489 F2d 1272 Milk Drivers & Dairy Employees Local Union No. 246, an Affiliate of International Brotherhood of Teamsters, v. Thompson Honor Dairy,

489 F.2d 1272

85 L.R.R.M. (BNA) 2405, 160 U.S.App.D.C. 148,
72 Lab.Cas. P 14,195

Milk Drivers & Dairy Employees Local Union No. 246, an
Affiliate of International Brotherhood of
Teamsters, Appellant
v.
Thompson Honor Dairy, Appellee

Civil No. 1199-71.

United States Court of Appeals, District of Columbia Circuit.

Jan. 3, 1974.

NOTICE: D.C. Circuit Local Rule 11(c) states that unpublished orders, judgments, and explanatory memoranda may not be cited as precedents, but counsel may refer to unpublished dispositions when the binding or preclusive effect of the disposition, rather than its quality as precedent, is relevant.

Before BASTIAN, Senior Circuit Judge, TAMM and WILKEY, Circuit Judges.

PER CURIAM

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1

Appellant, Milk Drivers & Dairy Employees Local Union No. 246 ("Union"), and appellee, Thompson Honor Dairy ("Thompson"), have been signatories to collective bargaining agreements for many years. On April 5, 1971, the Union gave Thompson notice that it was terminating the existing bargaining agreement and negotiations began on a new agreement. Because Thompson was experiencing serious financial problems, the Union, on May 21, 1971, requested that Thompson furnish at the next meeting a proposal constituting the minimum which would allow Thompson to continue in business. Thompson submitted its proposal at the May 28 meeting, but at the June 3 meeting the Union representatives indicated that while they would submit the proposal to the membership, they would not recommend its approval. Knowing that the possibility of a strike was likely, Thompson made arrangements with its milk supplier during the week preceding the strike to cut off deliveries to Thompson on June 5--the last day of the expiring agreement--and Thompson processed no milk on that day. Also during that week Thompson drafted a letter notifying its customers that it had decided to go out of business. The Union membership voted on June 6 to reject the Thompson proposal, and began to strike that evening. Under date of June 9, 1971, Thompson mailed to its customers a letter notifying them of its decision to discontinue the dairy business.

2

The Union filed a complaint in District Court pursuant to the Labor Management Relations Act for specific performance of the agreement to arbitrate. After a trial without a jury, the District Court held for Thompson, finding that the collective bargaining agreement terminated on June 5, 1971, and that the preponderance of the evidence established that Thompson did not go out of business until after the termination of the agreement. Based on that finding, the Court held that no dispute regarding severance pay could arise under the contract and as a matter of law, therefore, there could be nothing to arbitrate.

3

The Union relies on Procter & Gamble Independent Union v. Procter & Gamble Manufacturing Co., 312 F.2d 181 (2d Cir.1962). While we do not disagree with the holding there, we fail to find any support for the Union in that decision which states the general principle that "the duty to arbitrate is wholly contractual and the courts have the obligation to determine whether there is a contract imposing such a duty." Id. at 184. It is true that after termination of an agreement there remains a duty to arbitrate grievances which arose during the term of the agreement to arbitrate, but there is no such duty with respect to grievances arising after the expiration of the agreement. See Procter & Gamble, supra. We may not upset the District Court's finding that Thompson went out of business after the termination of the agreement unless that finding is clearly erroneous. Superior Oil Co. v. Udall, 133 U.S.App.D.C. 198, 409 F.2d 164 (1969). The thrust of the Union's argument is that the District Court's finding is not consistent with the testimony and exhibits which show certain actions by Thompson indicating that a decision to go out of business was made prior to June 6. The Union points to:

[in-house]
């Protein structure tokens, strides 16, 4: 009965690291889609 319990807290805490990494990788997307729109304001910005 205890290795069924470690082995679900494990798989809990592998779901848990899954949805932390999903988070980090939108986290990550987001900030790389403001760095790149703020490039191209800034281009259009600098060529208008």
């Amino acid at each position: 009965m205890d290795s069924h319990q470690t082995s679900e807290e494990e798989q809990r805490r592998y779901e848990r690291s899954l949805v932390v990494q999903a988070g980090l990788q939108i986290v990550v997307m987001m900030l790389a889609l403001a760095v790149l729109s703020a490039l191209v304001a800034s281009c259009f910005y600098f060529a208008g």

4

(1) the document of May 28 and June 3;

5

(2) the cancellation of milk from Thompson's wholesaler;

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(3) preparation of the letter to Thompson's customers; and

7

(4) the changing of locks and cancellation of parts for trucks.

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8

While the findings of the District Court do not deal with each of these contentions separately, the Court's oral ruling of July 10, 1972, indicates that the Court considered the argument of the Union but found it unpersuasive. The Court stated:

9

With all due deference to the theory of the [Union], the fact that a company contemplates going out of business against the happening of a certain contingency does not in fact constitute going out of business. Good business judgment dictates that plans be made against the happening of a contingency--in this case, a strike. Companies, as well as people have a right to plan without necessarily committing themselves to a legal position." (Tr. at 2-3).

10

While we cannot say that the actions of Thompson might not support a finding that the decision to go out of business was made prior to June 6, neither can we say that a contrary finding would be clearly erroneous.

11

The judgment of the District Court is affirmed.

Judgment

12

This cause came on to be heard on the record on appeal from the United States District Court for the District of Columbia and was argued by counsel. On consideration of the foregoing, it is

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Ordered and adjudged by this Court that the judgment of the District Court appealed from in this cause is hereby affirmed, for the reasons set forth in the attached memorandum.